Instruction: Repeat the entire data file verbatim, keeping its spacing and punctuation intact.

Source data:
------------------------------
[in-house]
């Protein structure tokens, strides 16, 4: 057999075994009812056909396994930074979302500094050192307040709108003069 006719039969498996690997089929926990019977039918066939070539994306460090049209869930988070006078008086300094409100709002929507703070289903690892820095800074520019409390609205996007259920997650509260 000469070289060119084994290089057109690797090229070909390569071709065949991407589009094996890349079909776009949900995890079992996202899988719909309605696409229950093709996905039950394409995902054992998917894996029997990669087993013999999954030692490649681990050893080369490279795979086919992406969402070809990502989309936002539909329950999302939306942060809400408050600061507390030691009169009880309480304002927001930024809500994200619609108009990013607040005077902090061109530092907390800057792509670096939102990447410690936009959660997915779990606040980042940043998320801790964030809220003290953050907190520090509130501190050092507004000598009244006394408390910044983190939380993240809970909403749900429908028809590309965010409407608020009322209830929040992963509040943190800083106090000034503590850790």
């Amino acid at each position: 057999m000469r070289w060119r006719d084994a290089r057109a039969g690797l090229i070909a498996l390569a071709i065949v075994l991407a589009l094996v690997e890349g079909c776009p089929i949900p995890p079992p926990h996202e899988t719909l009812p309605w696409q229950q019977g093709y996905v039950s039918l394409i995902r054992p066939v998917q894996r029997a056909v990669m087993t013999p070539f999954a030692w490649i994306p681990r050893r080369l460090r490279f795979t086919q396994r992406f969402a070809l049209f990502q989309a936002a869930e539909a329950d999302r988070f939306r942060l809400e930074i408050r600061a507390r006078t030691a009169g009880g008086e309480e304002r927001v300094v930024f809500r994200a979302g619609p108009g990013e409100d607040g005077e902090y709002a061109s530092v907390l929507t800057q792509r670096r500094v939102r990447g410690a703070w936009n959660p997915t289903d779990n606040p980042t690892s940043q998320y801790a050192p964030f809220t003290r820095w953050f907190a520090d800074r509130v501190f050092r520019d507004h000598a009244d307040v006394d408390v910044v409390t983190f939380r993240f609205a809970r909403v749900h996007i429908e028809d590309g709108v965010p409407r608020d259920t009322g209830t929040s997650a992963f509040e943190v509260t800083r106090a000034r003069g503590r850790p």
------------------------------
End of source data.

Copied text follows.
[in-house]
């Protein structure tokens, strides 16, 4: 057999075994009812056909396994930074979302500094050192307040709108003069 006719039969498996690997089929926990019977039918066939070539994306460090049209869930988070006078008086300094409100709002929507703070289903690892820095800074520019409390609205996007259920997650509260 000469070289060119084994290089057109690797090229070909390569071709065949991407589009094996890349079909776009949900995890079992996202899988719909309605696409229950093709996905039950394409995902054992998917894996029997990669087993013999999954030692490649681990050893080369490279795979086919992406969402070809990502989309936002539909329950999302939306942060809400408050600061507390030691009169009880309480304002927001930024809500994200619609108009990013607040005077902090061109530092907390800057792509670096939102990447410690936009959660997915779990606040980042940043998320801790964030809220003290953050907190520090509130501190050092507004000598009244006394408390910044983190939380993240809970909403749900429908028809590309965010409407608020009322209830929040992963509040943190800083106090000034503590850790």
């Amino acid at each position: 057999m000469r070289w060119r006719d084994a290089r057109a039969g690797l090229i070909a498996l390569a071709i065949v075994l991407a589009l094996v690997e890349g079909c776009p089929i949900p995890p079992p926990h996202e899988t719909l009812p309605w696409q229950q019977g093709y996905v039950s039918l394409i995902r054992p066939v998917q894996r029997a056909v990669m087993t013999p070539f999954a030692w490649i994306p681990r050893r080369l460090r490279f795979t086919q396994r992406f969402a070809l049209f990502q989309a936002a869930e539909a329950d999302r988070f939306r942060l809400e930074i408050r600061a507390r006078t030691a009169g009880g008086e309480e304002r927001v300094v930024f809500r994200a979302g619609p108009g990013e409100d607040g005077e902090y709002a061109s530092v907390l929507t800057q792509r670096r500094v939102r990447g410690a703070w936009n959660p997915t289903d779990n606040p980042t690892s940043q998320y801790a050192p964030f809220t003290r820095w953050f907190a520090d800074r509130v501190f050092r520019d507004h000598a009244d307040v006394d408390v910044v409390t983190f939380r993240f609205a809970r909403v749900h996007i429908e028809d590309g709108v965010p409407r608020d259920t009322g209830t929040s997650a992963f509040e943190v509260t800083r106090a000034r003069g503590r850790p």